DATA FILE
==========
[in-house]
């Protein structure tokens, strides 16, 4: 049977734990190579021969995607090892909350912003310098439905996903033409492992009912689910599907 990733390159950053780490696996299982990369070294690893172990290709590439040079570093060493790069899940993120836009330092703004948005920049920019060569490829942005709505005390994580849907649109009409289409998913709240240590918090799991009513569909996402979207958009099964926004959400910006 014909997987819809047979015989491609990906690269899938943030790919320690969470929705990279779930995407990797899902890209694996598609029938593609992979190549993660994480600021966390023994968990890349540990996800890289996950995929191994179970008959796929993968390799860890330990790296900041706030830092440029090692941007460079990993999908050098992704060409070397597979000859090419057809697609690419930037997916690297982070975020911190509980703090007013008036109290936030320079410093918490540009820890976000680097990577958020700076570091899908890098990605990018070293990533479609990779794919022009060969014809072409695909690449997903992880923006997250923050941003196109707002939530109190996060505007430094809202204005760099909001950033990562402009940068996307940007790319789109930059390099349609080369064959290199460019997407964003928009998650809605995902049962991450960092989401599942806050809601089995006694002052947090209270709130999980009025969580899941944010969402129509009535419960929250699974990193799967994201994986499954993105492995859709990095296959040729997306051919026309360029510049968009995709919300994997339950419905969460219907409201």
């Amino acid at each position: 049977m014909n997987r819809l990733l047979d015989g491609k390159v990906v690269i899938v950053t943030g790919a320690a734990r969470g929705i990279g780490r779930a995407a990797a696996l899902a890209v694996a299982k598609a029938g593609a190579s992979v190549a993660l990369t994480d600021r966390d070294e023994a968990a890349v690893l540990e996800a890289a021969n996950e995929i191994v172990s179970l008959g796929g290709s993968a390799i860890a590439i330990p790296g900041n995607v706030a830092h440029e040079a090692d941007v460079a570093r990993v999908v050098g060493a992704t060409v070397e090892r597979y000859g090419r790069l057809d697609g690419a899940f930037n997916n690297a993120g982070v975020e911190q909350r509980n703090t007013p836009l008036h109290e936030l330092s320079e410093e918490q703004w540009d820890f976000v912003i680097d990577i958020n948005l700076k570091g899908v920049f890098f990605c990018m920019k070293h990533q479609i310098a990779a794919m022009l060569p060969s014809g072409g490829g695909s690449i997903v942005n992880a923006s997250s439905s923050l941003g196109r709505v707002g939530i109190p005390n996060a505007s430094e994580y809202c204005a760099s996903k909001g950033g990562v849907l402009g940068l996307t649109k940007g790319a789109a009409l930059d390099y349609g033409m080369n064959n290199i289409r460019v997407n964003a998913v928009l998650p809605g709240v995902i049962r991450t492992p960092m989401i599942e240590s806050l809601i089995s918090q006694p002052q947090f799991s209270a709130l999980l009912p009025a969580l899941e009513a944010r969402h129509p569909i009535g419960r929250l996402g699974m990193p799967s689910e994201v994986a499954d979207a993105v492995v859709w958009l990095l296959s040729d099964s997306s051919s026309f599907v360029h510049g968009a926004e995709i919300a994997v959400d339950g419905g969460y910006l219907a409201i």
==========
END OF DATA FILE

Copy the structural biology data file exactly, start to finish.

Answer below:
[in-house]
């Protein structure tokens, strides 16, 4: 049977734990190579021969995607090892909350912003310098439905996903033409492992009912689910599907 990733390159950053780490696996299982990369070294690893172990290709590439040079570093060493790069899940993120836009330092703004948005920049920019060569490829942005709505005390994580849907649109009409289409998913709240240590918090799991009513569909996402979207958009099964926004959400910006 014909997987819809047979015989491609990906690269899938943030790919320690969470929705990279779930995407990797899902890209694996598609029938593609992979190549993660994480600021966390023994968990890349540990996800890289996950995929191994179970008959796929993968390799860890330990790296900041706030830092440029090692941007460079990993999908050098992704060409070397597979000859090419057809697609690419930037997916690297982070975020911190509980703090007013008036109290936030320079410093918490540009820890976000680097990577958020700076570091899908890098990605990018070293990533479609990779794919022009060969014809072409695909690449997903992880923006997250923050941003196109707002939530109190996060505007430094809202204005760099909001950033990562402009940068996307940007790319789109930059390099349609080369064959290199460019997407964003928009998650809605995902049962991450960092989401599942806050809601089995006694002052947090209270709130999980009025969580899941944010969402129509009535419960929250699974990193799967994201994986499954993105492995859709990095296959040729997306051919026309360029510049968009995709919300994997339950419905969460219907409201």
């Amino acid at each position: 049977m014909n997987r819809l990733l047979d015989g491609k390159v990906v690269i899938v950053t943030g790919a320690a734990r969470g929705i990279g780490r779930a995407a990797a696996l899902a890209v694996a299982k598609a029938g593609a190579s992979v190549a993660l990369t994480d600021r966390d070294e023994a968990a890349v690893l540990e996800a890289a021969n996950e995929i191994v172990s179970l008959g796929g290709s993968a390799i860890a590439i330990p790296g900041n995607v706030a830092h440029e040079a090692d941007v460079a570093r990993v999908v050098g060493a992704t060409v070397e090892r597979y000859g090419r790069l057809d697609g690419a899940f930037n997916n690297a993120g982070v975020e911190q909350r509980n703090t007013p836009l008036h109290e936030l330092s320079e410093e918490q703004w540009d820890f976000v912003i680097d990577i958020n948005l700076k570091g899908v920049f890098f990605c990018m920019k070293h990533q479609i310098a990779a794919m022009l060569p060969s014809g072409g490829g695909s690449i997903v942005n992880a923006s997250s439905s923050l941003g196109r709505v707002g939530i109190p005390n996060a505007s430094e994580y809202c204005a760099s996903k909001g950033g990562v849907l402009g940068l996307t649109k940007g790319a789109a009409l930059d390099y349609g033409m080369n064959n290199i289409r460019v997407n964003a998913v928009l998650p809605g709240v995902i049962r991450t492992p960092m989401i599942e240590s806050l809601i089995s918090q006694p002052q947090f799991s209270a709130l999980l009912p009025a969580l899941e009513a944010r969402h129509p569909i009535g419960r929250l996402g699974m990193p799967s689910e994201v994986a499954d979207a993105v492995v859709w958009l990095l296959s040729d099964s997306s051919s026309f599907v360029h510049g968009a926004e995709i919300a994997v959400d339950g419905g969460y910006l219907a409201i």